Keeping Your Sanity in Schutzhund
Photos courtesy of Brian Aghajani
Let’s be honest. Schutzhund isn’t all cupcakes, rainbows, and roses. There’s blood, sweat, tears, setbacks, and sometimes seemingly insurmountable obstacles to cross. This sport and the people within it can be simultaneously joyful and perplexing, entertaining and annoying, inspirational and irksome. And with everything going on in the Schutzhund/IPO/IGP world, things can get a little insane. Here’s a few tips on how to stay sane, Schutzhund style.
1. Maintain perspective – it’s just a sport.
We love our dogs, and sometimes we get a little carried away with this thing called Schutzhund. Training overtakes all other aspects of life, and we can get so caught up in everything that we lose perspective. Remember, Schutzhund is a sport and breed test; it is not life or death. Most of us do not participate in IPO/IGP because it fattens our wallets, feeds our families, or gives us power, prestige, and recognition. Schutzhund is not our occupation. We do it as a hobby, as something we enjoy in our spare time. Some of us also use this as a breeding suitability test, valuing the information it gives about the dog’s temperament, trainability, and working ability. But at the end of the day, it is something we do because we find it intrinsically rewarding or valuable, and because we enjoy spending time with our dogs. Our dogs aren’t going to be emotionally destroyed if they don’t get a title or make it to Nationals or onto the world team, so neither should we. Yes, be passionate! But also maintain perspective.
2. Remember why you are in the sport.
What were your reasons for starting Schutzhund? Why did you get into it? Sometimes we need to reflect back on what got us started in the first place, so that we can regain that proper perspective. Again, most of us do this because we enjoy it, and because we enjoy our preferred breeds and like working with our dogs. We may start to obsess about getting everything perfect or just right, or we may get caught up in the club drama or dog politics. But I’m pretty sure this wasn’t what got us into Schutzhund in the first place. So what was it? Why do you do it? Remember this, and hold fast to it.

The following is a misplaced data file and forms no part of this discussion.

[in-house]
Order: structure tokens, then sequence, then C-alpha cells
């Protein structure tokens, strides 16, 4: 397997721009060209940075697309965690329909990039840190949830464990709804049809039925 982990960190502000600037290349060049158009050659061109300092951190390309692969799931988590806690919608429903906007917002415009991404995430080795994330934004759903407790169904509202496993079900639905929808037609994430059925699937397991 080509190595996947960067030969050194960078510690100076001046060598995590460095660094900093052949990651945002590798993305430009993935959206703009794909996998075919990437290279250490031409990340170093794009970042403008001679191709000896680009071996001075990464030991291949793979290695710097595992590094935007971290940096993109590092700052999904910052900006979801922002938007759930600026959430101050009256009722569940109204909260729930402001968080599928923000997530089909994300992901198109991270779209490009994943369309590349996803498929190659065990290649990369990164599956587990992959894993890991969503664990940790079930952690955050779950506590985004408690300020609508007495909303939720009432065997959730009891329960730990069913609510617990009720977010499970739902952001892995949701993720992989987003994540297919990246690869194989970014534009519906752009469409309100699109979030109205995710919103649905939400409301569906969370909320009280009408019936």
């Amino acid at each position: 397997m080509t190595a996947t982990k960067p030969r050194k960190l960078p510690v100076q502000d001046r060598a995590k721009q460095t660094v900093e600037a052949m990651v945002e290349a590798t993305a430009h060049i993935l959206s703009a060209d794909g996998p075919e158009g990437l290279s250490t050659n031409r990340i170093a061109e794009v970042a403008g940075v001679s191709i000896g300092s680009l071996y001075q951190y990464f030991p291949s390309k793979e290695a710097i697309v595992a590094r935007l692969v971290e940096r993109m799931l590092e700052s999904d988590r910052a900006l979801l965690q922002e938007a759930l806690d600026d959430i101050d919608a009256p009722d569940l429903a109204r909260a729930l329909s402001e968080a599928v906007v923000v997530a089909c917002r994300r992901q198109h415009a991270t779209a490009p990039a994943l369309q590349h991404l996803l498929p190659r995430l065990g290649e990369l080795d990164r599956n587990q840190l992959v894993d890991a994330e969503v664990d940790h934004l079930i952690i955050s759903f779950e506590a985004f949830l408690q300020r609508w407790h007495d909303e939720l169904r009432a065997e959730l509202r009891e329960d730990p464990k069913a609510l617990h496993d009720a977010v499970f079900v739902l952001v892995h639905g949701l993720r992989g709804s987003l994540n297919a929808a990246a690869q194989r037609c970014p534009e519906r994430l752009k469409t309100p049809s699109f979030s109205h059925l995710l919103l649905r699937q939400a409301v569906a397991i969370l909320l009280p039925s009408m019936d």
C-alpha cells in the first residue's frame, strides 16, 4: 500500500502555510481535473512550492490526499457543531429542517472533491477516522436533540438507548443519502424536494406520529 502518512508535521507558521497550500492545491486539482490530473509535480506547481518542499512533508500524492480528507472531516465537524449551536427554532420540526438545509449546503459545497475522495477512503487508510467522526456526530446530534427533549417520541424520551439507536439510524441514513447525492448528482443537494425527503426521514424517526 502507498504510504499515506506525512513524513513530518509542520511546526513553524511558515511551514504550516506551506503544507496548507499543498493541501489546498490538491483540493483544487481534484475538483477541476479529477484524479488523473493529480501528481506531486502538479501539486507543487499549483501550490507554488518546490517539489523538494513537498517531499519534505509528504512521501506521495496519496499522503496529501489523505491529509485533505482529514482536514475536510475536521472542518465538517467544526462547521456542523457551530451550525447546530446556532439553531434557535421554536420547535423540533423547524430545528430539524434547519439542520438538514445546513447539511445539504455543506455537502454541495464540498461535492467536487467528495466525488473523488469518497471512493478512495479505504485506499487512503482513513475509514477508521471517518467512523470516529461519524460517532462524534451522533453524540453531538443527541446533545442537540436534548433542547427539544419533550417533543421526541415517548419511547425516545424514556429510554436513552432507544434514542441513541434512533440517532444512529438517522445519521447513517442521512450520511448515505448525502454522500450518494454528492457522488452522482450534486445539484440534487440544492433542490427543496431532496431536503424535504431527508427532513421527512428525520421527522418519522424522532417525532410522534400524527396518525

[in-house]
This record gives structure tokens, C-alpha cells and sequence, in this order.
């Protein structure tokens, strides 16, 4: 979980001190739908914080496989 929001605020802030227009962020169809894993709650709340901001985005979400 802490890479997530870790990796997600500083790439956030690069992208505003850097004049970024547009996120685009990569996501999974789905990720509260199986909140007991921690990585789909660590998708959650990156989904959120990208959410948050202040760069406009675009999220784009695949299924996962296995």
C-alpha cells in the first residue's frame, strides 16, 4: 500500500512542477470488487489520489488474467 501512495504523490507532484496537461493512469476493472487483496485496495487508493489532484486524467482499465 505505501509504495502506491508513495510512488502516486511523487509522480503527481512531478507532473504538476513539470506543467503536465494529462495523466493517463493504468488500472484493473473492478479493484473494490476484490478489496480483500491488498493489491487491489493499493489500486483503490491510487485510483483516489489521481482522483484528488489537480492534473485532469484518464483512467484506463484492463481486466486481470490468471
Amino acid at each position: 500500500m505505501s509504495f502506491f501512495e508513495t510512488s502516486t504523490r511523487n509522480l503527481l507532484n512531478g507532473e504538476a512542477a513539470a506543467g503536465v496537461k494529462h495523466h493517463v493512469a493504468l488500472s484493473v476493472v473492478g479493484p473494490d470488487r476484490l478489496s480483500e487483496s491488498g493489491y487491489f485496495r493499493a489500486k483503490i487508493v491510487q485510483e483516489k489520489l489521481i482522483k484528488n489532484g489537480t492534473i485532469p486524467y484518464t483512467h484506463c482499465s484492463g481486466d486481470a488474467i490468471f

3. Focus on training your dog, not on the politics.
This one can be hard, because it seems like dog politics are everywhere, from individual to club to national and even international levels. And it's not to say that we shouldn't care and shouldn't be involved in protecting and preserving our sport (see #7). But really, at the end of the day, it’s just you and your dog left. None of the Schutzhund drama has any real impact on the relationship between you and your dog, on the way you work together. At least, it shouldn’t.* Regardless of what’s going on politically in the Schutzhund world, that stuff shouldn’t follow you onto the field when you go train. Your dog doesn’t care what’s going on. He doesn’t care who recognizes his titles or who he earned it under. He just cares about living life and spending time with you.
*Caveat: there are some politics - such as freedom of choice in training tools and methods, appropriate animal husbandry practices, breed specific legislation, etc. - that can have a direct impact on your training and should be a concern of all working dog people!
4. Stay off Facebook.
If you want to be less anxious and happier in your Schutzhund life, then this cannot be stressed enough – stay off Facebook and social media. Perusing social media and all those “perfect” videos of people training their dogs can create discontent, disillusionment, and even despair – “I wish my dog looked like that! We’ll never get there.” Additionally, there is no greater drama in IPO/IGP than what’s found on some of these Facebook lists. Many “discussions” just incite drama, spread misinformation, and create confusion. So if you want to enjoy the sport more, avoid these forums, or at least avoid those posts where the same few people always seem to vent (which brings us to the next point!).